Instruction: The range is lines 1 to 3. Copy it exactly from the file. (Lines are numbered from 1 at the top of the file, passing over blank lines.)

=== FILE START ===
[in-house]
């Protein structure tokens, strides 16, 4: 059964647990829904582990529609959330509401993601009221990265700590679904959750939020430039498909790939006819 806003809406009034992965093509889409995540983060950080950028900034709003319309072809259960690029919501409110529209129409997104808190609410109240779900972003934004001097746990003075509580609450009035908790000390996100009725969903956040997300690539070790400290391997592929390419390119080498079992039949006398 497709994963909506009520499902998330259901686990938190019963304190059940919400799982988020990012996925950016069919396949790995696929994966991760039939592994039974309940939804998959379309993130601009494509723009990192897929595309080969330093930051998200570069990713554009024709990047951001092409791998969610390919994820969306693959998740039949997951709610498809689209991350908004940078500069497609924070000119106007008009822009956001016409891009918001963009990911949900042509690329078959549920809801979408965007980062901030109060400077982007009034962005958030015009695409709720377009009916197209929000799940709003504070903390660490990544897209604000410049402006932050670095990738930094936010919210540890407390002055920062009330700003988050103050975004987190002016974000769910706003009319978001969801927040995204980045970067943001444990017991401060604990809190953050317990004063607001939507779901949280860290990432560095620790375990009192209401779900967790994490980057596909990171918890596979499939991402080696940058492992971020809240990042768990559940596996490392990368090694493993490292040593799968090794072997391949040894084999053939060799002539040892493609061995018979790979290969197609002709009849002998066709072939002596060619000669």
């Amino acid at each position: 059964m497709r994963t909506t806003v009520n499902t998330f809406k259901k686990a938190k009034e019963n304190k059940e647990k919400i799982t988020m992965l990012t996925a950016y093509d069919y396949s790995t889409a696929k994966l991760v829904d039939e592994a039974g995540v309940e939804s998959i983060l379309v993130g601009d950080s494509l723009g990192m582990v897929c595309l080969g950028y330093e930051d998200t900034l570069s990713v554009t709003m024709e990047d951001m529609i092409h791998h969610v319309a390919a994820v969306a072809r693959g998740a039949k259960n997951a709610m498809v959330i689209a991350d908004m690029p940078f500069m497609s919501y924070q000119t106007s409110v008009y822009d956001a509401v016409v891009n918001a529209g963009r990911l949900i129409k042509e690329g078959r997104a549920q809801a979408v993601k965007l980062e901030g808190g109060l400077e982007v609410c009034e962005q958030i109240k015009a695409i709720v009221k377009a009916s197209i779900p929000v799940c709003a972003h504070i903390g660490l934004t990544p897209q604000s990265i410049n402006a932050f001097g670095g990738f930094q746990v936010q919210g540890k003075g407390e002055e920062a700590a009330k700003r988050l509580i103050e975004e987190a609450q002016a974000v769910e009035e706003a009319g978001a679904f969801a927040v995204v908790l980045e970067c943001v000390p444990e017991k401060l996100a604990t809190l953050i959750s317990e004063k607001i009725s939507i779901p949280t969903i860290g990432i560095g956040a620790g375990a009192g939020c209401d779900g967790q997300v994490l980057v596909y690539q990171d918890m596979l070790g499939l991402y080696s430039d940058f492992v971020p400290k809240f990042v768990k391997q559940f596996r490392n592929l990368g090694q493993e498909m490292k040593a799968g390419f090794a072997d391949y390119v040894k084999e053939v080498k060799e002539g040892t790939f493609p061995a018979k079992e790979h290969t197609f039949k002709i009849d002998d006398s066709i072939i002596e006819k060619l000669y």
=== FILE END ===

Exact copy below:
[in-house]
């Protein structure tokens, strides 16, 4: 059964647990829904582990529609959330509401993601009221990265700590679904959750939020430039498909790939006819 806003809406009034992965093509889409995540983060950080950028900034709003319309072809259960690029919501409110529209129409997104808190609410109240779900972003934004001097746990003075509580609450009035908790000390996100009725969903956040997300690539070790400290391997592929390419390119080498079992039949006398 497709994963909506009520499902998330259901686990938190019963304190059940919400799982988020990012996925950016069919396949790995696929994966991760039939592994039974309940939804998959379309993130601009494509723009990192897929595309080969330093930051998200570069990713554009024709990047951001092409791998969610390919994820969306693959998740039949997951709610498809689209991350908004940078500069497609924070000119106007008009822009956001016409891009918001963009990911949900042509690329078959549920809801979408965007980062901030109060400077982007009034962005958030015009695409709720377009009916197209929000799940709003504070903390660490990544897209604000410049402006932050670095990738930094936010919210540890407390002055920062009330700003988050103050975004987190002016974000769910706003009319978001969801927040995204980045970067943001444990017991401060604990809190953050317990004063607001939507779901949280860290990432560095620790375990009192209401779900967790994490980057596909990171918890596979499939991402080696940058492992971020809240990042768990559940596996490392990368090694493993490292040593799968090794072997391949040894084999053939060799002539040892493609061995018979790979290969197609002709009849002998066709072939002596060619000669």
């Amino acid at each position: 059964m497709r994963t909506t806003v009520n499902t998330f809406k259901k686990a938190k009034e019963n304190k059940e647990k919400i799982t988020m992965l990012t996925a950016y093509d069919y396949s790995t889409a696929k994966l991760v829904d039939e592994a039974g995540v309940e939804s998959i983060l379309v993130g601009d950080s494509l723009g990192m582990v897929c595309l080969g950028y330093e930051d998200t900034l570069s990713v554009t709003m024709e990047d951001m529609i092409h791998h969610v319309a390919a994820v969306a072809r693959g998740a039949k259960n997951a709610m498809v959330i689209a991350d908004m690029p940078f500069m497609s919501y924070q000119t106007s409110v008009y822009d956001a509401v016409v891009n918001a529209g963009r990911l949900i129409k042509e690329g078959r997104a549920q809801a979408v993601k965007l980062e901030g808190g109060l400077e982007v609410c009034e962005q958030i109240k015009a695409i709720v009221k377009a009916s197209i779900p929000v799940c709003a972003h504070i903390g660490l934004t990544p897209q604000s990265i410049n402006a932050f001097g670095g990738f930094q746990v936010q919210g540890k003075g407390e002055e920062a700590a009330k700003r988050l509580i103050e975004e987190a609450q002016a974000v769910e009035e706003a009319g978001a679904f969801a927040v995204v908790l980045e970067c943001v000390p444990e017991k401060l996100a604990t809190l953050i959750s317990e004063k607001i009725s939507i779901p949280t969903i860290g990432i560095g956040a620790g375990a009192g939020c209401d779900g967790q997300v994490l980057v596909y690539q990171d918890m596979l070790g499939l991402y080696s430039d940058f492992v971020p400290k809240f990042v768990k391997q559940f596996r490392n592929l990368g090694q493993e498909m490292k040593a799968g390419f090794a072997d391949y390119v040894k084999e053939v080498k060799e002539g040892t790939f493609p061995a018979k079992e790979h290969t197609f039949k002709i009849d002998d006398s066709i072939i002596e006819k060619l000669y």